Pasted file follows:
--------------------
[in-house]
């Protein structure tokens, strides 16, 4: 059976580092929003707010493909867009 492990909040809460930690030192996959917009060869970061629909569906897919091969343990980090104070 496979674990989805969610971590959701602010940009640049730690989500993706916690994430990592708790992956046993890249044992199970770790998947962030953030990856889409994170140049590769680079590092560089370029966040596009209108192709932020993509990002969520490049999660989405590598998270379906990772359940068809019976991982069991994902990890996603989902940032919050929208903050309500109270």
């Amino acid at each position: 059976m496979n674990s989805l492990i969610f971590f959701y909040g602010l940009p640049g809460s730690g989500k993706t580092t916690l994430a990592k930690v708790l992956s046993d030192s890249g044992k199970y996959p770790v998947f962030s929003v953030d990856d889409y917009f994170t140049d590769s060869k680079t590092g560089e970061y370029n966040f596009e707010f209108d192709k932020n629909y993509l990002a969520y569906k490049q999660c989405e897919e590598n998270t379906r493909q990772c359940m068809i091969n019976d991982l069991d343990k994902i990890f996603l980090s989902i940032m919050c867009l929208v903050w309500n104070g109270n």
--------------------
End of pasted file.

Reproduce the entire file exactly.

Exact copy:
[in-house]
């Protein structure tokens, strides 16, 4: 059976580092929003707010493909867009 492990909040809460930690030192996959917009060869970061629909569906897919091969343990980090104070 496979674990989805969610971590959701602010940009640049730690989500993706916690994430990592708790992956046993890249044992199970770790998947962030953030990856889409994170140049590769680079590092560089370029966040596009209108192709932020993509990002969520490049999660989405590598998270379906990772359940068809019976991982069991994902990890996603989902940032919050929208903050309500109270």
């Amino acid at each position: 059976m496979n674990s989805l492990i969610f971590f959701y909040g602010l940009p640049g809460s730690g989500k993706t580092t916690l994430a990592k930690v708790l992956s046993d030192s890249g044992k199970y996959p770790v998947f962030s929003v953030d990856d889409y917009f994170t140049d590769s060869k680079t590092g560089e970061y370029n966040f596009e707010f209108d192709k932020n629909y993509l990002a969520y569906k490049q999660c989405e897919e590598n998270t379906r493909q990772c359940m068809i091969n019976d991982l069991d343990k994902i990890f996603l980090s989902i940032m919050c867009l929208v903050w309500n104070g109270n």